executive

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executive,

one who carries out the will or plan of another person or of a group. In governmentgovernment,
system of social control under which the right to make laws, and the right to enforce them, is vested in a particular group in society. There are many classifications of government.
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, the term refers not only to the chief administrative officer but to all others who execute the laws and to them as a group. In modern government, the executive also formulates and carries out governmental policies, directs relations with foreign governments, commands the armed forces, approves or disapproves legislative acts, recommends legislation, and in some countries summons and opens the legislature, appoints and dismisses some executive officials, and pardons any but those impeached. Usually the executive may also issue ordinances, often supplementing legislative acts, and may interpret statutes for the guidance of officials. These broad powers depend upon the theory that the state has a juristic personality whose will the government, in its various departments, must perform. The separation of the legislative, executive, and judicial powers of government was not only modified in the U.S. ConstitutionConstitution of the United States,
document embodying the fundamental principles upon which the American republic is conducted. Drawn up at the Constitutional Convention in Philadelphia in 1787, the Constitution was signed on Sept.
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 but has been further modified in practice, for the President performs many judicial and legislative functions. State and municipal executives have likewise assumed larger powers. Distinction is sometimes made between executives who decide policies and the administration that carries out the laws and executive orders. In business, executives are those who manage, decide policies, and control the business.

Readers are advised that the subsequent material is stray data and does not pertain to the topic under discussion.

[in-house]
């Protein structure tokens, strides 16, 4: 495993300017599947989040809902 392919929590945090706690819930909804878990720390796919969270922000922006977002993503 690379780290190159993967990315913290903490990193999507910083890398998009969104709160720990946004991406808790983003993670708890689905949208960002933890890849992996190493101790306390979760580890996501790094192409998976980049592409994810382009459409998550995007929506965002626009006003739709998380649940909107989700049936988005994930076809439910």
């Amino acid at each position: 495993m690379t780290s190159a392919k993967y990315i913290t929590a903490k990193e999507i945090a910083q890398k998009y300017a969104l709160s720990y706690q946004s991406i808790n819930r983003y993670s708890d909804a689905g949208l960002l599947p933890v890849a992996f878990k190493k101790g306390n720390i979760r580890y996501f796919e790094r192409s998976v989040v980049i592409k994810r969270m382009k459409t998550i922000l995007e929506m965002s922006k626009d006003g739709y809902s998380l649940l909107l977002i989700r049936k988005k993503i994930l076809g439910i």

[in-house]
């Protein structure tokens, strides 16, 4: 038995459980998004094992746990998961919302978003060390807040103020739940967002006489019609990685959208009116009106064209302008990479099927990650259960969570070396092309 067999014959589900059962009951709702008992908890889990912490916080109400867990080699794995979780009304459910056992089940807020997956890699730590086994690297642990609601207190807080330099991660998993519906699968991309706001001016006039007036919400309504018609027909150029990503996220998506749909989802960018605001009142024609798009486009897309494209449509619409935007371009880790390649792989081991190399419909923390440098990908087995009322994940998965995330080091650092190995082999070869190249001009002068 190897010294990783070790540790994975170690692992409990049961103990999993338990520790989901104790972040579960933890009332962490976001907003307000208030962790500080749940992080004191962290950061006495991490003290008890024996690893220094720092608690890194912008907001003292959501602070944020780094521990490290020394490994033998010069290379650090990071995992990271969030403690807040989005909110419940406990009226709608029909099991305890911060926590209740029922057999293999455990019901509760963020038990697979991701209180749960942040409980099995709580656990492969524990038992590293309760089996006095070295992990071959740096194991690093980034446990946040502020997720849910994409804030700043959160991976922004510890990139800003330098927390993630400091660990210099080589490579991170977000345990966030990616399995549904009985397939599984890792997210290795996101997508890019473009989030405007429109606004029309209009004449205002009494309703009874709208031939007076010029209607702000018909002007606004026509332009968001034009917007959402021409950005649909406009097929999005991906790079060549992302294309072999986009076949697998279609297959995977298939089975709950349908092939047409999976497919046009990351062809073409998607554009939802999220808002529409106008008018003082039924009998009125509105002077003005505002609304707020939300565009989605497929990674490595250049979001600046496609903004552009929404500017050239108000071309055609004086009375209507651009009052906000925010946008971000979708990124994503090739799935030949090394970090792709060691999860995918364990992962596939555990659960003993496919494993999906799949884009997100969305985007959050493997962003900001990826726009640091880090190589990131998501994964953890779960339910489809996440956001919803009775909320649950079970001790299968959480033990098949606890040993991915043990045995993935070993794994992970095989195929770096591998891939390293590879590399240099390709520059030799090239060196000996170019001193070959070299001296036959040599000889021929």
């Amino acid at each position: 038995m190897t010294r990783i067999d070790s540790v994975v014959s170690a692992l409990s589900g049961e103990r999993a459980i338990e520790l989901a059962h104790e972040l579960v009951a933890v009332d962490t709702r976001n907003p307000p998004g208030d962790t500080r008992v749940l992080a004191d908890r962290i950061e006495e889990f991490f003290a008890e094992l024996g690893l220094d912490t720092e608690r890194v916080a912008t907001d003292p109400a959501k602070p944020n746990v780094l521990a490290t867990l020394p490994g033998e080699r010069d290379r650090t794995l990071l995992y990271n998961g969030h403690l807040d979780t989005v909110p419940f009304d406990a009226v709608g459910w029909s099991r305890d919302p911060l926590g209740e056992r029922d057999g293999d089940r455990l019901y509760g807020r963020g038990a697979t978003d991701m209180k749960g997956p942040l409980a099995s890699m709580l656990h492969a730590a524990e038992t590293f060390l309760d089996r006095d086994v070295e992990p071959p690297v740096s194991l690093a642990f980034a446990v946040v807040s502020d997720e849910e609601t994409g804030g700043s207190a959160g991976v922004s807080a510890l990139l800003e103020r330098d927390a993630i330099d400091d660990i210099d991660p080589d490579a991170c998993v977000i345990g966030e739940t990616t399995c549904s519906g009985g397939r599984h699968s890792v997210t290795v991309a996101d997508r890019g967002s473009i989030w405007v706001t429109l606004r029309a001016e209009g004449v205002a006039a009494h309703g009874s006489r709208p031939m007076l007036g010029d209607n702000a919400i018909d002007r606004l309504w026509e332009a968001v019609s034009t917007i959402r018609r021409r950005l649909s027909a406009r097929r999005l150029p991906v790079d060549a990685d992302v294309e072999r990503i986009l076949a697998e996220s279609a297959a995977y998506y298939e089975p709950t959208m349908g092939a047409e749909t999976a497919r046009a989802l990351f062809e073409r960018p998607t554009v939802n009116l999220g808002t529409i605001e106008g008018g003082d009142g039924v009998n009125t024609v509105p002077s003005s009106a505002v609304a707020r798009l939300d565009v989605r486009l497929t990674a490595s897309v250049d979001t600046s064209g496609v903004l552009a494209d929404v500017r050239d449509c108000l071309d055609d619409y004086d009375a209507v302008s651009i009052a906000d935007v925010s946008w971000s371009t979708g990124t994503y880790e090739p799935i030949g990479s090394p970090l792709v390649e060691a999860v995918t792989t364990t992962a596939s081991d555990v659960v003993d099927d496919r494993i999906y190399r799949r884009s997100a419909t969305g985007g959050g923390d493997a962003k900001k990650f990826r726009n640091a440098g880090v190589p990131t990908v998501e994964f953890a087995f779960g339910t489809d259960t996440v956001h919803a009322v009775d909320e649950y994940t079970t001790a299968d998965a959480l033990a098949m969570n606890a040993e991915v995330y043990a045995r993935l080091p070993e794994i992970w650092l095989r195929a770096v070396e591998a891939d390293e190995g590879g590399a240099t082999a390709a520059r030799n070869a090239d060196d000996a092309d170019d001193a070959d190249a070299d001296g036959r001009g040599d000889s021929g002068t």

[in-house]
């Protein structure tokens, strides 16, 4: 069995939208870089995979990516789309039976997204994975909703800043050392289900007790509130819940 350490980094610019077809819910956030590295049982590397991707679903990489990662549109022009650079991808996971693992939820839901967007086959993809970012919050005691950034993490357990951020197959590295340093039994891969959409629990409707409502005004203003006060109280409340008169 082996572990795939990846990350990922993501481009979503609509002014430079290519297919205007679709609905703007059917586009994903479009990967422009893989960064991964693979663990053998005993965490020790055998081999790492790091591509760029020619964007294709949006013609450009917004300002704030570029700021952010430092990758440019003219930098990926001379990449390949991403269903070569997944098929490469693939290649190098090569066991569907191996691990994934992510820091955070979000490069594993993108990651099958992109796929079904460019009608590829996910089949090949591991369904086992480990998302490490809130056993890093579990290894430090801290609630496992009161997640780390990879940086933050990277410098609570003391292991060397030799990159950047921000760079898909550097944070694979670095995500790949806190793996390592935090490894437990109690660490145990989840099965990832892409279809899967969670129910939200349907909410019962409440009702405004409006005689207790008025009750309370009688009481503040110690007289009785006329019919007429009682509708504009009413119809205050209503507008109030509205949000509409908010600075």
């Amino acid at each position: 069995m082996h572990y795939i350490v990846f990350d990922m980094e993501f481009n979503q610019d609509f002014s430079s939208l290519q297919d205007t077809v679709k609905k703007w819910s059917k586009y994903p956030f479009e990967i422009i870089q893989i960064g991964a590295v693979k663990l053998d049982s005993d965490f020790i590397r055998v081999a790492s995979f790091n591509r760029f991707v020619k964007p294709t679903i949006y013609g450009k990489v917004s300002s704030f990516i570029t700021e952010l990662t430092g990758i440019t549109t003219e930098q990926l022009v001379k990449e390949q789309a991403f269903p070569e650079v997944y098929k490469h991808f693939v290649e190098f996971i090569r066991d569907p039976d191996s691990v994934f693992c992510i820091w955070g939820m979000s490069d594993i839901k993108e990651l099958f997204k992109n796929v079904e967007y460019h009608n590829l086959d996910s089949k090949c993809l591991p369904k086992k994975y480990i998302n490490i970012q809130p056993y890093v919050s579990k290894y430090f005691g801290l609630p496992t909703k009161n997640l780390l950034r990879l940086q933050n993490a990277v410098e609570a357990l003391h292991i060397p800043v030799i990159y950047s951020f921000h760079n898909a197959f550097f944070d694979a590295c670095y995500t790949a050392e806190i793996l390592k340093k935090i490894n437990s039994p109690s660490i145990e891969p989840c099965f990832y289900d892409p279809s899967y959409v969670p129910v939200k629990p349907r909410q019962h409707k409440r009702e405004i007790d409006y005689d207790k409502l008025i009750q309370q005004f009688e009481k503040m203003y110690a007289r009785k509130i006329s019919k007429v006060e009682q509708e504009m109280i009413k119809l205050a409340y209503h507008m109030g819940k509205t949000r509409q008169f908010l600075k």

Bibliography

See C. A. Beard, American Government and Politics (1931); H. J. Laski, The American Presidency (1940, repr. 1972); J. M. Burns, Presidential Government (1965); D. B. James, The Contemporary Presidency (1970); L. Crovitz and J. A. Rabkin, ed., The Fettered Presidency: Legal Constraints on the Executive Branch (1989).

executive

a. the branch of government responsible for carrying out laws, decrees, etc.; administration
b. any administration

executive

(operating system)
The command interpreter or shell for an operating system. The term is used especially around mainframes and probably derived from UNIVAC's archaic EXEC 2 and current (in 2000) EXEC 8 operating systems.

executive

(1) See operating system and kernel.

(2) A high-ranking officer in a company. See CEO, CTO and CIO.
References in periodicals archive ?
By comparison, annual compensation for top executives at credit unions with $150 million to less than $400 million in assets ranges from $157,753 to $306,800.
External resumption of duty refers to the situation in which a former top executive who has worked for other companies resumes his position in the company of interest.
An inquiry by the High Pay Commission revealed that the pay of top executives has soared by more than 4,000 per cent in the past 30 years, undermining productivity and "damaging" trust in British business.
If at the next AGM of a bank, 200 hundred small shareholders made a fuss and demanded explanations, the big shareholders would find it difficult to get approval for their decisions to pay top executives provocative salaries of hundreds of thousands of euros per annum.
In Mexico, Grupo Financiero Santander Serfin General Director Marcos Martinez and Adolfo Lagos, who was senior vice president of Serfin until being promoted to headquarters in Spain, were chosen as top executives because the bank's net income increased 32% to $542 million in the first nine months of 2002.
The study revealed that women's reaching top executive positions is a political issue that needs political attention as well as social transformation, which has to be tackled by women's collective movement in order to reach a better and fairer positions for themselves.
One hundred days after he arrived at EDS, Dick Brown and a half dozen of his top executives stood up at the New York Stock Exchange.
She chose to make top executive Aisling Sykes, 39, redundant from her pounds 100,000-a-year post after considering whose specialities the firm could afford to lose.
The power of self-effacing humor isn't limited to top executives.
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5 September 2011 - UK's bank Standard Chartered (LON:STAN) said today it had hired Jonathan Morris to serve as its top executive for the United Arab Emirates (UAE), replacing Jeremy Parrish.
A top executive with the investment banking division of CIBC (NYSE: CM) is to leave the company.